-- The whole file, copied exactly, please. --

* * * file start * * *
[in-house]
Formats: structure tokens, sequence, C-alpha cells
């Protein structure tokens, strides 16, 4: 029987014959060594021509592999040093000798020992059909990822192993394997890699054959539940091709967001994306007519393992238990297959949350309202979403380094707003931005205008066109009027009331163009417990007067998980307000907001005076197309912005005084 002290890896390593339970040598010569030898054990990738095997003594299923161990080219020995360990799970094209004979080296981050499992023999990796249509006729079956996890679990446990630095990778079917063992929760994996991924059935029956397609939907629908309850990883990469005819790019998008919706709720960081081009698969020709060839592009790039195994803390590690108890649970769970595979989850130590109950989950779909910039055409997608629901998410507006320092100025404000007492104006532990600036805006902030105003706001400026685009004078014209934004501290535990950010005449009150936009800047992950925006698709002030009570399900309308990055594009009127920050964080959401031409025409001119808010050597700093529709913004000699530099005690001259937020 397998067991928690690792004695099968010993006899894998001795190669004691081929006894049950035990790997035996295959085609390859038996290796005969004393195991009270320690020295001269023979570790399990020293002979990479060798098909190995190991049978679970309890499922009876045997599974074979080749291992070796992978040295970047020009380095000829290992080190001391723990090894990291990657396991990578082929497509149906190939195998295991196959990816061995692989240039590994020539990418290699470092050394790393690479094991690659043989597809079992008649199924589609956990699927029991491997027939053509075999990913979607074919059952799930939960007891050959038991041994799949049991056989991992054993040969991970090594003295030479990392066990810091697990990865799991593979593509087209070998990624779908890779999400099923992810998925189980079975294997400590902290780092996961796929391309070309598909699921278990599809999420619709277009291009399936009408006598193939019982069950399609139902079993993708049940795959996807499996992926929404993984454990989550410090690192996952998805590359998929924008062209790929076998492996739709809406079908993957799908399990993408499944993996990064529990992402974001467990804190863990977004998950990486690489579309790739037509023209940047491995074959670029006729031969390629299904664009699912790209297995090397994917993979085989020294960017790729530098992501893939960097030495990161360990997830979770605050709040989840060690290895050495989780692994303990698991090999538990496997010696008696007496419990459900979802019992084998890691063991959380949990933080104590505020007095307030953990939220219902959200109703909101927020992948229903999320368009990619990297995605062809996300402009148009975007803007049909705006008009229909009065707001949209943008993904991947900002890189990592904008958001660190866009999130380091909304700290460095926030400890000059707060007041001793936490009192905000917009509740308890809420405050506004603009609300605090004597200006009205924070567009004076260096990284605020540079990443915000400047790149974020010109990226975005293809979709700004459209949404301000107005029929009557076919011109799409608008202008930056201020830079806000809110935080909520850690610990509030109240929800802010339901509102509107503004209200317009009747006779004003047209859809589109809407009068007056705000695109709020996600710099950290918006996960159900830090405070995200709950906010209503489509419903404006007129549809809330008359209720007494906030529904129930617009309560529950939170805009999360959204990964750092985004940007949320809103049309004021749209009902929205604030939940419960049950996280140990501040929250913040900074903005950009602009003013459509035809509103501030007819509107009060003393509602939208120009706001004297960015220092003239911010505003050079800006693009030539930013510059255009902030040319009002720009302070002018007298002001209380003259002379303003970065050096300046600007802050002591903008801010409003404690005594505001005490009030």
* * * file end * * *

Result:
[in-house]
Formats: structure tokens, sequence, C-alpha cells
């Protein structure tokens, strides 16, 4: 029987014959060594021509592999040093000798020992059909990822192993394997890699054959539940091709967001994306007519393992238990297959949350309202979403380094707003931005205008066109009027009331163009417990007067998980307000907001005076197309912005005084 002290890896390593339970040598010569030898054990990738095997003594299923161990080219020995360990799970094209004979080296981050499992023999990796249509006729079956996890679990446990630095990778079917063992929760994996991924059935029956397609939907629908309850990883990469005819790019998008919706709720960081081009698969020709060839592009790039195994803390590690108890649970769970595979989850130590109950989950779909910039055409997608629901998410507006320092100025404000007492104006532990600036805006902030105003706001400026685009004078014209934004501290535990950010005449009150936009800047992950925006698709002030009570399900309308990055594009009127920050964080959401031409025409001119808010050597700093529709913004000699530099005690001259937020 397998067991928690690792004695099968010993006899894998001795190669004691081929006894049950035990790997035996295959085609390859038996290796005969004393195991009270320690020295001269023979570790399990020293002979990479060798098909190995190991049978679970309890499922009876045997599974074979080749291992070796992978040295970047020009380095000829290992080190001391723990090894990291990657396991990578082929497509149906190939195998295991196959990816061995692989240039590994020539990418290699470092050394790393690479094991690659043989597809079992008649199924589609956990699927029991491997027939053509075999990913979607074919059952799930939960007891050959038991041994799949049991056989991992054993040969991970090594003295030479990392066990810091697990990865799991593979593509087209070998990624779908890779999400099923992810998925189980079975294997400590902290780092996961796929391309070309598909699921278990599809999420619709277009291009399936009408006598193939019982069950399609139902079993993708049940795959996807499996992926929404993984454990989550410090690192996952998805590359998929924008062209790929076998492996739709809406079908993957799908399990993408499944993996990064529990992402974001467990804190863990977004998950990486690489579309790739037509023209940047491995074959670029006729031969390629299904664009699912790209297995090397994917993979085989020294960017790729530098992501893939960097030495990161360990997830979770605050709040989840060690290895050495989780692994303990698991090999538990496997010696008696007496419990459900979802019992084998890691063991959380949990933080104590505020007095307030953990939220219902959200109703909101927020992948229903999320368009990619990297995605062809996300402009148009975007803007049909705006008009229909009065707001949209943008993904991947900002890189990592904008958001660190866009999130380091909304700290460095926030400890000059707060007041001793936490009192905000917009509740308890809420405050506004603009609300605090004597200006009205924070567009004076260096990284605020540079990443915000400047790149974020010109990226975005293809979709700004459209949404301000107005029929009557076919011109799409608008202008930056201020830079806000809110935080909520850690610990509030109240929800802010339901509102509107503004209200317009009747006779004003047209859809589109809407009068007056705000695109709020996600710099950290918006996960159900830090405070995200709950906010209503489509419903404006007129549809809330008359209720007494906030529904129930617009309560529950939170805009999360959204990964750092985004940007949320809103049309004021749209009902929205604030939940419960049950996280140990501040929250913040900074903005950009602009003013459509035809509103501030007819509107009060003393509602939208120009706001004297960015220092003239911010505003050079800006693009030539930013510059255009902030040319009002720009302070002018007298002001209380003259002379303003970065050096300046600007802050002591903008801010409003404690005594505001005490009030």